Order of parameter evaluation, some pitfalls

Introduction

In the C++ world, it’s a good idea to create multiple build configurations for your projects to try out different compilers. Especially when your project is open-source, you never know which compiler (version) people will use in the build process, so being conservative with compilers might lead to bug reports which are difficult to close. Not being open to bugs occuring with other compilers can even lead to memory leaks not being noticed. In this post, I’m going to elaborate on this, using as an example a bug I ran into the day before.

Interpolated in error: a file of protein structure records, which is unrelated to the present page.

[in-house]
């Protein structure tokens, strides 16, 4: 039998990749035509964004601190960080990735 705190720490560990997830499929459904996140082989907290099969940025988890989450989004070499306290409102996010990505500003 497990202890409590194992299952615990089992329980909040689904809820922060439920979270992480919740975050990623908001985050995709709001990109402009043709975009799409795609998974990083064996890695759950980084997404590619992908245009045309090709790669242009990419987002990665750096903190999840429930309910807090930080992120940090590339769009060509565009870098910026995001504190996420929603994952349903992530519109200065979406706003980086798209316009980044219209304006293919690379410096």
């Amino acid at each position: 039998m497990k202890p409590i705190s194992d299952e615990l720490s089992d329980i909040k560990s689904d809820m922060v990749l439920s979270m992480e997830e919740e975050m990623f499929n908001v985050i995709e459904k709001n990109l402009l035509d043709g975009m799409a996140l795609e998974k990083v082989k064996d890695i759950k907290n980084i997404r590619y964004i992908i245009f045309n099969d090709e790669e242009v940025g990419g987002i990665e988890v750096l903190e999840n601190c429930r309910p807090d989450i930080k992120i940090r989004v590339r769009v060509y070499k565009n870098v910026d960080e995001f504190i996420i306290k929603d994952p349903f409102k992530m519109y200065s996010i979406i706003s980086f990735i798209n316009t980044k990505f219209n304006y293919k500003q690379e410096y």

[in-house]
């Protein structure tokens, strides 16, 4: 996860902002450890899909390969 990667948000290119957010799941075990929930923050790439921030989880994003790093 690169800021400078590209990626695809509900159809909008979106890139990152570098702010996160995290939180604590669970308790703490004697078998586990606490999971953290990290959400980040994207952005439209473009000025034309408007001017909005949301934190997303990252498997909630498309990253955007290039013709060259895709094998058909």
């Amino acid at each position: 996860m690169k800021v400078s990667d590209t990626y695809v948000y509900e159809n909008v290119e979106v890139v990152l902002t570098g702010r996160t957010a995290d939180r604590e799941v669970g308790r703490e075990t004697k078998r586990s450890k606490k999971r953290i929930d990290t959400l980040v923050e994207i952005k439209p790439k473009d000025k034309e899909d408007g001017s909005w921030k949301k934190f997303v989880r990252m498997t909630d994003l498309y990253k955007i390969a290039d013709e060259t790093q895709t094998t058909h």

The bug

Let me first describe the scenario in which the bug occurred. The game fruitcut that I’m currently working on (shameless plug detected!), loads md3 model files to C++ structures and uploads these structures to the graphics card for rendering. The md3 loader always worked fine in gcc (multiple versions) and Microsoft Visual Studio 2010 (MSVC2010), but it had one peculiar bug in all versions of clang, even the latest trunk.

Wrong texture coordinates on a melon (in-game screenshot)

Wrong texture coordinates on a melon (in-game screenshot)

As you can see on the left, the mesh looks alright, but the texture coordinates are clearly wrong. Since this bug hasn’t been fixed in 7 months (due to not caring much about clang, to be honest), I decided to investigate. I quickly found out that the texture coordinates’ axes are flipped in clang, so instead of (x,y) we somehow get (y,x) on that compiler.